But the cultural project so accurately depicted by Veidlinger was short-lived. The story of Jewish voluntary associations and societies ended abruptly (perhaps too abruptly in Veidlinger’s rendition) with the devastation of the Great War. To be sure, massive migration, war dislocation and, eventually, the establishment of a new totalitarian political order in parts of the region destabilized and transformed Jewish cultural life. However, the cultural producers and recipients who survived the violence of World War I and the Civil War, and found themselves in the new geopolitical context of the post-World-War-I era, arguably sought ways to circumvent the state-promoted eradication of independent social and cultural organizations in Russia, Ukraine and Belorussia. Within the Bolshevik constraints of state-sponsored associations and societies, many strove to collect and preserve Jewish artifacts of historic and ethnographic value, establishing archives and museums, while others produced an idiosyncratic Soviet Jewish public culture made of theater and drama circles, musical performances, public libraries and “spoken-word events.” Grassroots Jewish secular culture was no longer viable under the Bolsheviks, and yet some elements of continuity in the attempt to carry on Jewish modernization and national identity formation might have very well persisted even after 1917.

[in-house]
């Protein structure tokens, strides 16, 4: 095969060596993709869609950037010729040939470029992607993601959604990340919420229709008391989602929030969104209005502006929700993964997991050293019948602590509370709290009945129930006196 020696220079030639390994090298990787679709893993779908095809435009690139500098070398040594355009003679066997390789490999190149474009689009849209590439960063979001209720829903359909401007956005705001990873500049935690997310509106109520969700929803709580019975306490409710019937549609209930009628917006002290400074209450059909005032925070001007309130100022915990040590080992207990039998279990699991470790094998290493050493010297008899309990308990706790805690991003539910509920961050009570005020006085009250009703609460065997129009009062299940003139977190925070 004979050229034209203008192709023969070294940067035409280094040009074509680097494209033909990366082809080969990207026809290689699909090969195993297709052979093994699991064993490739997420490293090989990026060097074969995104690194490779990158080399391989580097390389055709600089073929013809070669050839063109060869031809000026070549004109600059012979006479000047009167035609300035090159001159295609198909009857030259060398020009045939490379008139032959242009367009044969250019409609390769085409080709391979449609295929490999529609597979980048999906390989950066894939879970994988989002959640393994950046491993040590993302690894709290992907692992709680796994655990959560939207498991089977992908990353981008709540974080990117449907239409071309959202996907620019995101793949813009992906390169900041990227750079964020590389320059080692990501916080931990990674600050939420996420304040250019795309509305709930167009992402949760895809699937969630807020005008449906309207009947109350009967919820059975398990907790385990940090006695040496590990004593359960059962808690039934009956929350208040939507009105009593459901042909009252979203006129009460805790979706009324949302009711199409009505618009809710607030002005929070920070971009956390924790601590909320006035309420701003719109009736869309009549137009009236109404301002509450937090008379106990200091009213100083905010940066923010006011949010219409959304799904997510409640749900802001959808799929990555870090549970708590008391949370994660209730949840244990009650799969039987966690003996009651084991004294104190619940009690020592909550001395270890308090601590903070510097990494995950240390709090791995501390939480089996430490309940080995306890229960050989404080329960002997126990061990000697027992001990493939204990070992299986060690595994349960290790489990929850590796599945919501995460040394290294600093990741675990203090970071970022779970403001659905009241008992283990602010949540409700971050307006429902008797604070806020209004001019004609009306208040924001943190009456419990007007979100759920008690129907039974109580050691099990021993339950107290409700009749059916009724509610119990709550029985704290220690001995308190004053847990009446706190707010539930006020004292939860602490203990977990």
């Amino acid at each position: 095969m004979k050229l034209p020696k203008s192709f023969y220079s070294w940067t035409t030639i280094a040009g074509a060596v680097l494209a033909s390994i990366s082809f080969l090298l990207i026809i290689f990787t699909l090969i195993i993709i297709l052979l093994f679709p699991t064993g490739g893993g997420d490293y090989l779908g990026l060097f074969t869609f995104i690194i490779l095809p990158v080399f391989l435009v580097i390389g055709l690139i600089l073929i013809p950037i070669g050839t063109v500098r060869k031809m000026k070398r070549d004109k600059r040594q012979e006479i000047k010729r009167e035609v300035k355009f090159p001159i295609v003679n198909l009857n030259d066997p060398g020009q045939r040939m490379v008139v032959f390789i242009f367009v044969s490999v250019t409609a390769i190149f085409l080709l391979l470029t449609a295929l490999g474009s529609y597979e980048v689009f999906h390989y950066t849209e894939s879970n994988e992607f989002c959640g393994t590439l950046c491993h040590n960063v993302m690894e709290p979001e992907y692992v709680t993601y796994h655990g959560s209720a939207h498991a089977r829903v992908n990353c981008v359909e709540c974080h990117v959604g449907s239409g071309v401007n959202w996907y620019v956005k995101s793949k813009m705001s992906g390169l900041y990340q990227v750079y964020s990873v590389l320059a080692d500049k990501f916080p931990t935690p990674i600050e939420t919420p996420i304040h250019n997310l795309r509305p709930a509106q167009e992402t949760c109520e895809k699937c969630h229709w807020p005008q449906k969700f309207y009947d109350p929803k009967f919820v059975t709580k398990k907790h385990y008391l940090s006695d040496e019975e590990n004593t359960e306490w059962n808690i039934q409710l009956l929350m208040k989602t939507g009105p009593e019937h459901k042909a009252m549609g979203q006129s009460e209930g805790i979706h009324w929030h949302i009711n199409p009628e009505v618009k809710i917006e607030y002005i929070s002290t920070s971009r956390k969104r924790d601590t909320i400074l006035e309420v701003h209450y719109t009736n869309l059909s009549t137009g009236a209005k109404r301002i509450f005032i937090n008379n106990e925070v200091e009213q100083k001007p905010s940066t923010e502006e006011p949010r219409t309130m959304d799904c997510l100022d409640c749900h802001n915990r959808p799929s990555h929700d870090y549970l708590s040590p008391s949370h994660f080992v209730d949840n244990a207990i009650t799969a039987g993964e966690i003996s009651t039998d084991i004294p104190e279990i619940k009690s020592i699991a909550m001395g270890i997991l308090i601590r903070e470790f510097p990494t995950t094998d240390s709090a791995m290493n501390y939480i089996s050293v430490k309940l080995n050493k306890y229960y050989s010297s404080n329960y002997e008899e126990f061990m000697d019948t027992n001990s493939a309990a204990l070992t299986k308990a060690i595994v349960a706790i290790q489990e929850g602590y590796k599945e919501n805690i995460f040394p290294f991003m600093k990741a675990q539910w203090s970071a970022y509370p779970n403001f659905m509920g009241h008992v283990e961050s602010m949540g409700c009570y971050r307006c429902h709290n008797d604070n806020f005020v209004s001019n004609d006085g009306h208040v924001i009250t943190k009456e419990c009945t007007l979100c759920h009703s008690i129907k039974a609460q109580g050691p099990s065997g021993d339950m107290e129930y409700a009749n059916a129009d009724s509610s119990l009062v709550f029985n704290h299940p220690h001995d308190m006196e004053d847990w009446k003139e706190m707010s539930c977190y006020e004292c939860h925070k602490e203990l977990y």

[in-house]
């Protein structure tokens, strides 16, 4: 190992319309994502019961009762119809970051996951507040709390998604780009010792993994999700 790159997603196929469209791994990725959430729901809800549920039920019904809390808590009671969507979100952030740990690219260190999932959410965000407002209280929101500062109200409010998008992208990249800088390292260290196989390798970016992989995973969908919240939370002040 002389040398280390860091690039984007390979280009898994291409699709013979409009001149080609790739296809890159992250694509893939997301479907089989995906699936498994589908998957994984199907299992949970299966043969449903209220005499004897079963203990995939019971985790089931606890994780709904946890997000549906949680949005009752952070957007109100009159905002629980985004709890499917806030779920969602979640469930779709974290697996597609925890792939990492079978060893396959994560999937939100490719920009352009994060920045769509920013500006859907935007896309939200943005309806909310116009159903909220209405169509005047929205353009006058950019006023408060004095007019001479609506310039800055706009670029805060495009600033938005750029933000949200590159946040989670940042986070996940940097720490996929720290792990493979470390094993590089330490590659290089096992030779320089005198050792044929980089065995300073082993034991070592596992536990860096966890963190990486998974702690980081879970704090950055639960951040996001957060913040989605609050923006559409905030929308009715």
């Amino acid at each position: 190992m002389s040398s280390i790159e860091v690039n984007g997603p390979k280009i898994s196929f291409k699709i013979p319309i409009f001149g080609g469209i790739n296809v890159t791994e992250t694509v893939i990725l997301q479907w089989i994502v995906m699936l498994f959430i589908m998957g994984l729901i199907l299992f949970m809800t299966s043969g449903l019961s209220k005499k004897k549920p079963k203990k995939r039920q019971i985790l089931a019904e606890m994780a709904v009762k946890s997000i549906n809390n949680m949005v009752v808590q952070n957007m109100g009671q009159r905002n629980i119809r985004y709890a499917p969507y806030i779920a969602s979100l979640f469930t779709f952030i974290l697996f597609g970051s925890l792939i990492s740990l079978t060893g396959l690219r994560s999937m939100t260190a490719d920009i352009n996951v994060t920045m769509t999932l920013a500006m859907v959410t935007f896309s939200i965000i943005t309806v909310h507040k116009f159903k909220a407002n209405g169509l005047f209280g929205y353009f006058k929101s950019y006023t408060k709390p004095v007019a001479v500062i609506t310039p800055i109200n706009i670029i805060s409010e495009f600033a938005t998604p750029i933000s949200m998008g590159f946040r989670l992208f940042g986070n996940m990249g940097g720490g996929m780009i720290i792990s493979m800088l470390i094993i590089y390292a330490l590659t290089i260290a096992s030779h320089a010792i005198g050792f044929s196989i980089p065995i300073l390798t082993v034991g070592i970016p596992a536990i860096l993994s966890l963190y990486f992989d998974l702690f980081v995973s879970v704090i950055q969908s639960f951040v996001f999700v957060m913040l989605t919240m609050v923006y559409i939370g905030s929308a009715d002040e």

Elissa Bemporad, Queens College, The City University of New York
Jeffrey Veidlinger, Jewish Public Culture in Late Imperial Russia, (Bloomington: Indiana University Press, 2009), pp. XIII - 382
How to quote this article:
Elissa Bemporad, Review of Jewish Public Culture in Late Imperial Russia , by Jeffrey Veidlinger in Quest. Issues in Contemporary Jewish History, n.3 July 2012